By Roger Bailey, Acting Executive Director: Flower Valley Conservation Trust

Even at the most southerly tip of Africa, the impacts of COVID-19 are being felt acutely.

For Flower Valley Conservation Trust, we see it most clearly in our communities we work with. Flower Valley’s role has always been to protect our natural world THROUGH people. Everything we do to achieve our vision: A fynbos-filled future for life and livelihoods, takes place by working with people. 

As a result of the virus, all our in-field programmes came to a halt (although harvesting operations have now resumed under Level 4 of lockdown). 

 

Our alien clearing programme creates work for 150 people. There are about 200 harvesters involved in our Sustainable Harvesting Programme. And around 300 young children go to school at our 5 core centres, and 80 families are supported through our Early Childhood Development Programme.

These teams and communities had to stay home when the crisis hit, and most still remain at home – staying safe and helping to prevent the spread of the virus. We’re so grateful to them for playing their part in dealing with this crisis.

But we are also very aware of how this has affected them.

And as such, we’re setting ourselves up to play a role in supporting these and other communities affected by the virus.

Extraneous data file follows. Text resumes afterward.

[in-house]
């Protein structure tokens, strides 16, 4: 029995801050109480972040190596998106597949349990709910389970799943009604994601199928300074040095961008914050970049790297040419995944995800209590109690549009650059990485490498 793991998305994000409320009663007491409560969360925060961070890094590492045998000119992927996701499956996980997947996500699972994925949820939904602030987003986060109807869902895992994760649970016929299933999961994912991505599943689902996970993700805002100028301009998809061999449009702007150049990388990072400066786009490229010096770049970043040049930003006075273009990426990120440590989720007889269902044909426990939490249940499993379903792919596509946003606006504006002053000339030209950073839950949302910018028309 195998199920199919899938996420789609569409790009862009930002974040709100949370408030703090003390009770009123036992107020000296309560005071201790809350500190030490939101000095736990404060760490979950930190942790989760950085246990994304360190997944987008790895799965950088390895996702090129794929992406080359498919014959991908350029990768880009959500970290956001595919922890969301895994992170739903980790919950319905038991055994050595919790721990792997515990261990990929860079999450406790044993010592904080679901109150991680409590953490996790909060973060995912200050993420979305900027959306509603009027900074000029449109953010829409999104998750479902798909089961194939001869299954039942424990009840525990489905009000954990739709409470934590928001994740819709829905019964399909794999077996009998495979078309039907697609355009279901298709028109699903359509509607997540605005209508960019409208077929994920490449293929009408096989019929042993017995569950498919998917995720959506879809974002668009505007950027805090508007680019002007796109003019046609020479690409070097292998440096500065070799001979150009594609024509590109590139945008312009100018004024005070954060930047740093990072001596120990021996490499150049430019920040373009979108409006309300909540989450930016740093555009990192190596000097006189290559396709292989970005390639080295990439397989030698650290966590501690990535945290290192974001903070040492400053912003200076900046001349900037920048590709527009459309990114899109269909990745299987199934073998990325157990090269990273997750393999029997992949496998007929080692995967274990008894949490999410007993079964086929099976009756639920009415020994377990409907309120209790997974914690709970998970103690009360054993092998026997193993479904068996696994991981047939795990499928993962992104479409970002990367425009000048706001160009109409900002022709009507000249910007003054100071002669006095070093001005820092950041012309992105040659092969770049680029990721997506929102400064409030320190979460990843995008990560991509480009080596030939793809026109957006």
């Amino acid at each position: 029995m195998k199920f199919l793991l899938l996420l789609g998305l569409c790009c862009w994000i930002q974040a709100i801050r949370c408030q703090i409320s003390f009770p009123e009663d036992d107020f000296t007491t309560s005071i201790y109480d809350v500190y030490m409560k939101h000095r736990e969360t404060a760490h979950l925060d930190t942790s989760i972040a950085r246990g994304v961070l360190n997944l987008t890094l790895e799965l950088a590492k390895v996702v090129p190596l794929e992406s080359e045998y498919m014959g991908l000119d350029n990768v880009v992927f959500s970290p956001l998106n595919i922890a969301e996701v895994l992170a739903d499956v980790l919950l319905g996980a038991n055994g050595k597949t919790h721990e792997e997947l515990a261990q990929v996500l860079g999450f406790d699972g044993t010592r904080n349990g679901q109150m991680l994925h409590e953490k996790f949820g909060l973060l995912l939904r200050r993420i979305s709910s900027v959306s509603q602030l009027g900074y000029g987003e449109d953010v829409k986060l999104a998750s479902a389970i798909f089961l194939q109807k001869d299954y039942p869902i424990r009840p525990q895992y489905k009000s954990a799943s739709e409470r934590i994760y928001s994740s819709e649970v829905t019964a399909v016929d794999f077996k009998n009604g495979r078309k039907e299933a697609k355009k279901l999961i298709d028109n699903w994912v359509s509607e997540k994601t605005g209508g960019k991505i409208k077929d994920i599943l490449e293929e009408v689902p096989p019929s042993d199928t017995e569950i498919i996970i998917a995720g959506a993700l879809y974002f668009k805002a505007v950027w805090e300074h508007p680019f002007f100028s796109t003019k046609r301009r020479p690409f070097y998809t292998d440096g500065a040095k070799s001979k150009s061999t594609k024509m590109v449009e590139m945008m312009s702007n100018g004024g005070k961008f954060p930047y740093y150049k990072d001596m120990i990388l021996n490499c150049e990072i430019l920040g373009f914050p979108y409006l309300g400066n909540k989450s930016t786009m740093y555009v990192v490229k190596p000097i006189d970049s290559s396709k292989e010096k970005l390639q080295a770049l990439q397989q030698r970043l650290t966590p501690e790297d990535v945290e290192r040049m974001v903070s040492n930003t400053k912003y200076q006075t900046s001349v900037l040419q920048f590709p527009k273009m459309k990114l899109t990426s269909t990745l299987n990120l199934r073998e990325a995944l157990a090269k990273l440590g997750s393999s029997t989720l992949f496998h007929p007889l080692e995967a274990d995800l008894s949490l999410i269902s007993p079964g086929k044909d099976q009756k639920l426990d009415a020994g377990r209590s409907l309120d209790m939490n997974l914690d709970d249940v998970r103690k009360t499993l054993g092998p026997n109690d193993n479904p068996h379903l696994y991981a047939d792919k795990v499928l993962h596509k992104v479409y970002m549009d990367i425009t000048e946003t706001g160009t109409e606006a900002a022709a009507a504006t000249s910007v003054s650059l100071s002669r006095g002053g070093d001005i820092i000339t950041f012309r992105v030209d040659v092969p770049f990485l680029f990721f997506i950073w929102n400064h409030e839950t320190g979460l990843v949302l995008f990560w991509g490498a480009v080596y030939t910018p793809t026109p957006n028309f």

• Both our Natural Resource Management and Early Childhood Development (ECD) programmes received calls from participants in these programmes to assist those communities hardest hit by the lockdown. Examples are the Pearly Beach, Eluxolweni community. Currently a team led by the Flower Valley ECD Programme aims to contribute to the coordination of food parcels to vulnerable households in Eluxolweni and Baardskeerdersbos (a small town in our area of operations).
  • We are very alert to the fact that there may be existing schemes in place already. Therefore, our goal is to supplement these schemes to assist with demands over this critical period.

We’ll also continue to adapt ourselves to support any other causes that emerge in our area of operations as a result of the Coronavirus.

Despite the significant negative effects of this virus, there is, however, a flipside to this difficult time:  

For a long time, we’ve believed SERIOUS ACTION is needed to stop global biodiversity losses. Yes, NGOs like ours must continue our work to protect nature.

But change is also needed at the highest levels – at the core of government, and at the heart of the economy. We can’t continue to operate in a way that growth takes place at nature’s expense. These gains today will carry a heavy toll for humanity tomorrow.

In our global response to COVID-19, we see that we CAN take drastic action. And we can do it quickly.

The loss of our natural world is at crisis levels too. It requires global action, in order to secure our very existence as humankind. International attempts to halt the spread of the virus therefore give us hope that we can stop our unsustainable use of what Mother Earth provides us.

At the very least, let the lessons we’re learning now not be forgotten as we move ever closer to nature’s tipping point.

Sustainable Fynbos Harvesting

Flower Valley Conservation Trust

Sustainable Harvesting Programme

When you pick fynbos sustainably, you not only protect the fynbos kingdom for future generations, you also protect the jobs of those who live by harvesting it sustainably. 

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